Review: ‘Lyle, Lyle, Crocodile’ sings its way into children’s hearts

“Lyle, Lyle, Crocodile” is the feature film adaptation of the beloved children’s story of the same name. The live-action/animated musical comedy stars the singing voice of pop star Shawn Mendes as the titular character and Oscar-winner Javier Bardem as the crocodile’s owner.

"Lyle, Lyle, Crocodile" movie poster
"Lyle, Lyle, Crocodile" is a family-friendly movie aimed at children about a singing crocodile. The new release is playing at Lakes 12 Theatre in Baxter and Sunset Cinema in Jenkins.
Frank Lee / Brainerd Dispatch
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BAXTER — Chances are when Lyle the crocodile takes center stage in a crowded room, people aren’t screaming because of how well he sings or that he even sings.

But the fictitious saltwater croc does grace the silver screen to the likely delight of children in a new family-friendly movie based on the beloved children’s story “Lyle, Lyle, Crocodile.”

Written by Bernard Waber, the book was first published in 1965 and is the sequel to “The House on East 88th Street,” which was published in 1962. “Lyle, Lyle, Crocodile” follows the life of Lyle, a city-dwelling crocodile who lives in a Victorian brownstone with the Primm family.

The feature film adaptation of Waber’s work by Sony Pictures follows pretty closely to his book — or at least includes the major beats and basic premise of worlds colliding between the anthropomorphic, and possibly deadly, creature in close quarters with a family with a small child.

If the crooning croc in the movie sounds familiar it is because the lovable, cold-blooded reptile with a heart of gold is voiced by none other than Canadian pop star Shawn Mendes, whose breakout hit “Stitches” reached No. 1 in the U.K. and the Top 10 in the U.S. and Canada.


The PG-rated movie begins in New York City with magician Hector P. Valenti failing to impress TV producers of a show like the reality competition series “America’s Got Talent.” The Spanish actor who plays Valenti is Oscar-winner Javier Bardem of “No Country for Old Men.”

Taking to heart the feedback he receives at his latest failed attempt to impress, Valenti happens across a pet store and looks for something to give his act some sorely-needed “wow” factor.

When the store manager steps away from Valenti for a moment, Valenti hears from a back room of the crowded inner-city pet store a voice singing and he sets out to find the source.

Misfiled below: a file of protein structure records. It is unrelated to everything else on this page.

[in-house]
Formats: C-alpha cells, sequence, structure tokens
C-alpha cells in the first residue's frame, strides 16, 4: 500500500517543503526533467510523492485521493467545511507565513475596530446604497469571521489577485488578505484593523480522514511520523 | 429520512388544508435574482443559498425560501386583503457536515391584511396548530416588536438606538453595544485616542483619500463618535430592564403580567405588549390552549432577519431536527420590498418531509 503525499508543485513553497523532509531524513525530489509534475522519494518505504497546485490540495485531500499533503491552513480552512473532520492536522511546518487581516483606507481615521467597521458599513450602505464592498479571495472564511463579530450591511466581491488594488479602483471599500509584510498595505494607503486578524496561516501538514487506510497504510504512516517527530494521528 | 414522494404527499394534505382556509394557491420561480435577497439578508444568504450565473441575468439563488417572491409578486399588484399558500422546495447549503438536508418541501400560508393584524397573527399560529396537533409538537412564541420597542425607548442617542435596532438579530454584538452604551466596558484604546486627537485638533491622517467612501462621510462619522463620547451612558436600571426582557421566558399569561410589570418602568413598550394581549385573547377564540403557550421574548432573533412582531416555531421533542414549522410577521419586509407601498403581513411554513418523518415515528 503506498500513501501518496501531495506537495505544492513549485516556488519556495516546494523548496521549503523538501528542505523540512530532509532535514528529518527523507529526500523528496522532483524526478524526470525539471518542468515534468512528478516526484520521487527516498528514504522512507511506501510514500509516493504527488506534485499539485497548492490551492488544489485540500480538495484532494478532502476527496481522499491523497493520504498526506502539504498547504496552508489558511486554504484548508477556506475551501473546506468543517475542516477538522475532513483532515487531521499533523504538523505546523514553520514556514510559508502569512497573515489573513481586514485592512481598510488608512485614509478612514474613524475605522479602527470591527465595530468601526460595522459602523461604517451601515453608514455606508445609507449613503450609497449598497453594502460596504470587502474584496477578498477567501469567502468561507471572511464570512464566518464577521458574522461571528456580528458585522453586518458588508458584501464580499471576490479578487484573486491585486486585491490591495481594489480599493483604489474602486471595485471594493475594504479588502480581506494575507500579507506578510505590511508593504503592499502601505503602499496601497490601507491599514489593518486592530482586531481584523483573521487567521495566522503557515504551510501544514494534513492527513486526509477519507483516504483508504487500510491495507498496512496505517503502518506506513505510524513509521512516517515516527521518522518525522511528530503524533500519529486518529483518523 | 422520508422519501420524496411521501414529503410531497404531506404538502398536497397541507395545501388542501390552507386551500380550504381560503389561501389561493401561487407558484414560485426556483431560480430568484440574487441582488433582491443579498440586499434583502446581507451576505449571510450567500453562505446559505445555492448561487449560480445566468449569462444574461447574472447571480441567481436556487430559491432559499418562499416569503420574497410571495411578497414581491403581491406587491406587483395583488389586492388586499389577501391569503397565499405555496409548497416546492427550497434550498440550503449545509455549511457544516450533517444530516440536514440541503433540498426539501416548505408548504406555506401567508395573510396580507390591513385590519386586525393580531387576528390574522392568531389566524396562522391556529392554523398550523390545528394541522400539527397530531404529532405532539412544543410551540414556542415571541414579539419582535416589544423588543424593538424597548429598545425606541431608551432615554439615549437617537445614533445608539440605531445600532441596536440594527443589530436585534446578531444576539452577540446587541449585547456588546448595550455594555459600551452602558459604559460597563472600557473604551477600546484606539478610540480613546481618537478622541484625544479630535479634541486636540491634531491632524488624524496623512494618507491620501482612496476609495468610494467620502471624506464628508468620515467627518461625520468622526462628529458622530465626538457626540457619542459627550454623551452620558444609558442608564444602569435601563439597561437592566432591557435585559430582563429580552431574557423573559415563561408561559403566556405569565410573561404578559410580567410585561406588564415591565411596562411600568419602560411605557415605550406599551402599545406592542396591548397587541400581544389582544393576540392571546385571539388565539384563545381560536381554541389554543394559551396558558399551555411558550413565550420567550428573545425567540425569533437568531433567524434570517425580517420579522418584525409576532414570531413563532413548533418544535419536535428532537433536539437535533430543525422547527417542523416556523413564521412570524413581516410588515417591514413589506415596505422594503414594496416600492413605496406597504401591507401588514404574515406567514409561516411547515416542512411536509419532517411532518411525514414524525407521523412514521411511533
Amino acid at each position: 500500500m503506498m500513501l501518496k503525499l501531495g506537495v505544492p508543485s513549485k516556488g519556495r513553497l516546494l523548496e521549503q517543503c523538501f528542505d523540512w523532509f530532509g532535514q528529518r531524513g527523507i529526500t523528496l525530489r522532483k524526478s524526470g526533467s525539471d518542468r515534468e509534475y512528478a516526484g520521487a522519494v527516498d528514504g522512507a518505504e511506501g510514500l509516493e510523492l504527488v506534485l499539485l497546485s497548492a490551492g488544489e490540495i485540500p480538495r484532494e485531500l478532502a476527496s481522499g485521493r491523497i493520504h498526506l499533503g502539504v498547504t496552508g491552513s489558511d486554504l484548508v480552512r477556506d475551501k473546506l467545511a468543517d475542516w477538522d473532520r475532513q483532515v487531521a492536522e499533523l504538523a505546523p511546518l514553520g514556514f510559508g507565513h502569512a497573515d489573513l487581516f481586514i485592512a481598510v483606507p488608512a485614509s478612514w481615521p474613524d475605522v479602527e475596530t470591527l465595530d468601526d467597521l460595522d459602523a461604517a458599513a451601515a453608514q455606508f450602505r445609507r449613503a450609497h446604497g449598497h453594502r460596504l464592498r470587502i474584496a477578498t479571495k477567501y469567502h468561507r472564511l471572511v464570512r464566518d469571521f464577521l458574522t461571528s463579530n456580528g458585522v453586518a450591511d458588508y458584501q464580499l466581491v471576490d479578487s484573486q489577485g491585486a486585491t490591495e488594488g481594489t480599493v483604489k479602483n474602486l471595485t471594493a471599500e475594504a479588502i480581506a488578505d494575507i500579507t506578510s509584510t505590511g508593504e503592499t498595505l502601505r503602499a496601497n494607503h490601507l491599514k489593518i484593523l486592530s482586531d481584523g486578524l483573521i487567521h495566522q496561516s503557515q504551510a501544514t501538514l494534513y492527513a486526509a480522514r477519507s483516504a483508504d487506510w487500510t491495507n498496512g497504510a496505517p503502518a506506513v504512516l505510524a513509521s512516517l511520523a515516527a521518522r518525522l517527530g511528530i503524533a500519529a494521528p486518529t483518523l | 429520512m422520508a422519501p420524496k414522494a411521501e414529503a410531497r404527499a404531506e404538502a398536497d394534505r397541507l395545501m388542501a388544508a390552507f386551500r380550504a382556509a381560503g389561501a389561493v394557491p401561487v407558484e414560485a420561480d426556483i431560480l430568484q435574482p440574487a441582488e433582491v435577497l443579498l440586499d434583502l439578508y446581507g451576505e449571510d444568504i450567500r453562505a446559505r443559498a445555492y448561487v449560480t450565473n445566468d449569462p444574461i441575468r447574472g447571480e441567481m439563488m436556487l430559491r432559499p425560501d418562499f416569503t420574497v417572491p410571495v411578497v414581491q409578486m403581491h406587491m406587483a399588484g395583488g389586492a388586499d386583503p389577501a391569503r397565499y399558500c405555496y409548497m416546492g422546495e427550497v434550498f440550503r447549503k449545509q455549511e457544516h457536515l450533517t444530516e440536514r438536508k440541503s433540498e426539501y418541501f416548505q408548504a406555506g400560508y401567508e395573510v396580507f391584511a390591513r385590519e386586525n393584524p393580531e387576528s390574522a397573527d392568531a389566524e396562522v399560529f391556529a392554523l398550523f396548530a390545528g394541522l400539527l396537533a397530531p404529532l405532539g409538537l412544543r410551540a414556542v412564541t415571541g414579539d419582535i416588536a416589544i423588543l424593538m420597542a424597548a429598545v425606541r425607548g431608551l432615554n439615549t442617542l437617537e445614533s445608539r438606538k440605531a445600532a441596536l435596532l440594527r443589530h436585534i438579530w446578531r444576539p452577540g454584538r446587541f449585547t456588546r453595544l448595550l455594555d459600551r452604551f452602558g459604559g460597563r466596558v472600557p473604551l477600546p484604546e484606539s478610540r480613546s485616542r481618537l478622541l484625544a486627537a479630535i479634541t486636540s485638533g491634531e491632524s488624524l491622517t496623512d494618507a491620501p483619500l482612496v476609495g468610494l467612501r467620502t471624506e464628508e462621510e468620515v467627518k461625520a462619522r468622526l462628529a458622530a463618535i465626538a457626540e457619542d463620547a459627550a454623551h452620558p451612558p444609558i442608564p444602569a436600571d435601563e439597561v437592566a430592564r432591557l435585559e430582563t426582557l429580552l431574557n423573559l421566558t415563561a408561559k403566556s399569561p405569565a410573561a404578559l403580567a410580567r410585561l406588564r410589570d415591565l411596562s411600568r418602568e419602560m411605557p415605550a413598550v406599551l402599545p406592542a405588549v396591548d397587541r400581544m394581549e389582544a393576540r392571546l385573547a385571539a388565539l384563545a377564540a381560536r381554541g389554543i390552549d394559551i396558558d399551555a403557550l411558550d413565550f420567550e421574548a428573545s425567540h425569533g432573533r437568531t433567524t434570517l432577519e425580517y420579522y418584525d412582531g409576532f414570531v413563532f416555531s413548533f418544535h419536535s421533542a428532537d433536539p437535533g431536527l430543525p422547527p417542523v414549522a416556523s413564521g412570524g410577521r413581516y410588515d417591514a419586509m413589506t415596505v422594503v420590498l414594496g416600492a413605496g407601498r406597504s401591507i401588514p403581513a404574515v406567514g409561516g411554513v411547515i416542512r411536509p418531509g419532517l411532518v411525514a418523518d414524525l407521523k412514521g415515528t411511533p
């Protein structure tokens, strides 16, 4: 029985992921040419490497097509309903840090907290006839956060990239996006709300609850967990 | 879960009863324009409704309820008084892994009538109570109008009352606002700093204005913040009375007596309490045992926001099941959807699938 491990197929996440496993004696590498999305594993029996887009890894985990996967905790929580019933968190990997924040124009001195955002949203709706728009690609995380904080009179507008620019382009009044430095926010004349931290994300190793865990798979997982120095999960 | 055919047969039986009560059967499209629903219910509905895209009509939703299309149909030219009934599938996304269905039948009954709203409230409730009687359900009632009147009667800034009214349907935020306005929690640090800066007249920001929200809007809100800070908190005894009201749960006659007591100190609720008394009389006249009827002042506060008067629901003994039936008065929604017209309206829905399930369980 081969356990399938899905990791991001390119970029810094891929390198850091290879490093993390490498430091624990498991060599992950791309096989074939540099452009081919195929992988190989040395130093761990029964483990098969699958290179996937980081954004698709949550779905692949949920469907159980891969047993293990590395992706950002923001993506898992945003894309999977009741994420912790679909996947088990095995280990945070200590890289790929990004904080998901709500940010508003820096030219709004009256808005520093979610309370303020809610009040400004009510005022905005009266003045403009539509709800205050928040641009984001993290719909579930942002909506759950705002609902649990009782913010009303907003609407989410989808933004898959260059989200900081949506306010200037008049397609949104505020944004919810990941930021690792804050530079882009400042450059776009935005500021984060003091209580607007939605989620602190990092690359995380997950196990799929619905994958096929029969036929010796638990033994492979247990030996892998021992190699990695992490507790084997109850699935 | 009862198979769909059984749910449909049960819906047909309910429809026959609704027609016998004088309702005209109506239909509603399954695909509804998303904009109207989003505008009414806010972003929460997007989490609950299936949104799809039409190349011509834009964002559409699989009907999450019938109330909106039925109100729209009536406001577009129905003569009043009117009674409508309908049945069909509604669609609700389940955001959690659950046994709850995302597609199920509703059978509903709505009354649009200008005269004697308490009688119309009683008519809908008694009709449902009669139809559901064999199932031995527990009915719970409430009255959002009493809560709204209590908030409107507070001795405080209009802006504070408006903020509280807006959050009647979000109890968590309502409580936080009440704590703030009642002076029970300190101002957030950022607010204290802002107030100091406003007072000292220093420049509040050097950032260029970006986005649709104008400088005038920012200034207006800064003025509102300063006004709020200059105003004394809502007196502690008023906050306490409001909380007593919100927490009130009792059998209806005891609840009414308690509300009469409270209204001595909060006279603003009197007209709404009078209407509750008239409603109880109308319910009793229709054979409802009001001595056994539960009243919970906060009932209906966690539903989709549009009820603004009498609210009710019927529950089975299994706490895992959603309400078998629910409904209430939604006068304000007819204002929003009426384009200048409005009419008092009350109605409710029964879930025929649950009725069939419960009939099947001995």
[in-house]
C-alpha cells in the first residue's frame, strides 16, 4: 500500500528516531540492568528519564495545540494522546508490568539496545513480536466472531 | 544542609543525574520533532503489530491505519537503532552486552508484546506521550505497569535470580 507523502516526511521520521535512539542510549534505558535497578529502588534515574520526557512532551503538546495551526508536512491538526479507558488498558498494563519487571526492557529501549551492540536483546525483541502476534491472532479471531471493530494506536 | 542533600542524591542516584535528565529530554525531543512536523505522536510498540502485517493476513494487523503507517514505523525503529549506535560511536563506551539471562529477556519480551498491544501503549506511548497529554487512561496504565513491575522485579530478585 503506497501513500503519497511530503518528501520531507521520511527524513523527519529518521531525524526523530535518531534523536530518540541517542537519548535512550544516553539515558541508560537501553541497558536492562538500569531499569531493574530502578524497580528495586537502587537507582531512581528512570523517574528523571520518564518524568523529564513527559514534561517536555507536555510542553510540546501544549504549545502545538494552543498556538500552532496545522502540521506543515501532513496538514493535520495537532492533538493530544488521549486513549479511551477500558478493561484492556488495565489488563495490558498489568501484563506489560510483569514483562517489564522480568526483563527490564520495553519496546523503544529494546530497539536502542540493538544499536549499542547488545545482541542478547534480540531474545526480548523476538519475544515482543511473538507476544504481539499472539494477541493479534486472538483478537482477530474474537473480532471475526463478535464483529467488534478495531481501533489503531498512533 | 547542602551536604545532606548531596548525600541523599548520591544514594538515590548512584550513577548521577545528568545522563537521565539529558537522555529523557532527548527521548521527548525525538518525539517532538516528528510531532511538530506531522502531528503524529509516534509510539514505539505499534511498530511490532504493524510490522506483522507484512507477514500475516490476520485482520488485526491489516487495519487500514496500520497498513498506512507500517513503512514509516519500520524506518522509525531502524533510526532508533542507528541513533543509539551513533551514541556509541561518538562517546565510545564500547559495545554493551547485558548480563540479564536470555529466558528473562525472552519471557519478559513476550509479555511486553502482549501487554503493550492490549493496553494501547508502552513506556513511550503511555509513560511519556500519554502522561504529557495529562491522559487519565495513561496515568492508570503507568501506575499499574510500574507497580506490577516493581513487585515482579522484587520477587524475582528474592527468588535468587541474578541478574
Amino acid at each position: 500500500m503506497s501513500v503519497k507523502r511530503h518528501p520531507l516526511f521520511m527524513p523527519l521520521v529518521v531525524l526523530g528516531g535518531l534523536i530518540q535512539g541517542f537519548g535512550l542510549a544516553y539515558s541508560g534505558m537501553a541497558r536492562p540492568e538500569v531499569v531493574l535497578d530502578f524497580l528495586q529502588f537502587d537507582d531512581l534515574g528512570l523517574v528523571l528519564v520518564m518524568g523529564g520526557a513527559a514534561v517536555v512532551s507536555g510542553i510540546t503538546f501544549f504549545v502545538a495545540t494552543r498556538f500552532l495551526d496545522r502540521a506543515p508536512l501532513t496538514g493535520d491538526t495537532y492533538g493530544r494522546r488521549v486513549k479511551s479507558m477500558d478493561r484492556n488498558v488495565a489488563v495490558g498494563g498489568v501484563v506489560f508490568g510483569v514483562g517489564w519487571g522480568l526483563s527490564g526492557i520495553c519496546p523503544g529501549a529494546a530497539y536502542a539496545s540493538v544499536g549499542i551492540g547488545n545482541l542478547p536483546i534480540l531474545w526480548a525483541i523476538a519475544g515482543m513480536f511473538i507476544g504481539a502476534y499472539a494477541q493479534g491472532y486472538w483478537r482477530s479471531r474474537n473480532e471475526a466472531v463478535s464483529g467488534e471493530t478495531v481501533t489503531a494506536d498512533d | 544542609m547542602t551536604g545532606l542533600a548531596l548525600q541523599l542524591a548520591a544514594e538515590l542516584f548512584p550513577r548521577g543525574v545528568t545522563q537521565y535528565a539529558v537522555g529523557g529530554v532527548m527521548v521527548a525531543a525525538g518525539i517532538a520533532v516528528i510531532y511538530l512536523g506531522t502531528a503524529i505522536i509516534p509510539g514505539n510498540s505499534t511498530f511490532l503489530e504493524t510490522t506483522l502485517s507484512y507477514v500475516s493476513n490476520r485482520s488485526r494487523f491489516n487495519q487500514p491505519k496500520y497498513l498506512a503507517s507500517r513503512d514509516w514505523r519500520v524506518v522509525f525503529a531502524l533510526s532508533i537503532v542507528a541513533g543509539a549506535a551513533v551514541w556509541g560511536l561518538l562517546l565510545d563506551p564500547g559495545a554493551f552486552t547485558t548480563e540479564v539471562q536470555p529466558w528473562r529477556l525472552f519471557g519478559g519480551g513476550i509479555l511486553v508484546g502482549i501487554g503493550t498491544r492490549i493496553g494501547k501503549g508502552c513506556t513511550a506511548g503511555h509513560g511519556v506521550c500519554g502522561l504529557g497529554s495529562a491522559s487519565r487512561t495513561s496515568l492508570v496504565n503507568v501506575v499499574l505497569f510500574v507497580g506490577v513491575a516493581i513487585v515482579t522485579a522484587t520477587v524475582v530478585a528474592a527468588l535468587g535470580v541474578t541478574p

A close-up photo of a baby crocodile, with its sharp "puppy" teeth.
A close-up photo of a baby crocodile, with its sharp "puppy" teeth.
Contributed / David Clode via

To his amazement, a baby crocodile is singing its little heart out inside a cage and from the faded word “crocodile” nearby, Valenti derives the name “Lyle” for the undeniably cute croc.

How Lyle is able to sing is never fully explained in the movie, which runs an hour and 45 minutes and zips along without testing children with short attention spans.

A film about a singing crocodile requires a suspension of disbelief to begin with, so moviegoers expecting a National Geographic-like documentary about crocs will naturally be disappointed.

Valenti takes his discovery home from the pet shop and trains Lyle to become part of Valenti’s act and the scaly adopted son goes gamely along with the song-and-dance routine.

“Living” is a new drama starring English actor Bill Nighy a veteran civil servant who receives a terminal diagnosis from his doctor and decides to live it up with the help of a plucky young woman.

And as far as singing and dancing crocodiles go, the CGI in “Lyle, Lyle, Crocodile” required to bring the imaginative Lyle to life was seamless in the live-action/computer-animated comedy.


The makers of the movie even managed to make baby Lyle especially adorable with expressive, puppy dog eyes — so much so that moviegoers, especially children, would love to have one.

Valenti is banking on his belief that the pair will become rich once people get a look and hear Lyle perform publicly, but to his owner’s surprise and dismay, Lyle has stage fright at their debut.

To his credit, Valenti is never shown to be abusive to Lyle but is understandably disappointed, so he leaves Lyle in his family’s Victorian brownstone while he heads out to make some money.

Frank Lee
Frank Lee

What bothered me the most was how Valenti seemed to view Lyle as a meal ticket a lot of the time rather than a living being with, at least in this movie, feelings and capable of love.

In Valenti’s temporary absence from Lyle’s life, the Primm family moves into the residence. Child Josh Primm is anxious, nervous and frightened by his new surroundings and life in the big city.

The lonely boy discovers Lyle hiding out on an upper floor, and they soon become fast friends, learning from each other love and acceptance while facing many of life’s challenges together.

“Lyle, Lyle, Crocodile” currently holds a 70% approval rating among critics and a 94% approval rating among audiences at Rotten Tomatoes, a review-aggregation website for film and television.

The consensus from the critics at “Parents may not be beguiled, but 'Lyle, Lyle, Crocodile' is bound to make most children smile.”


FRANK LEE may be reached at 218-855-5863 or at . Follow him on Twitter at .

I cover the community of Wadena, Minn., and write articles for the Wadena Pioneer Journal weekly newspaper owned by Forum Communications Co.
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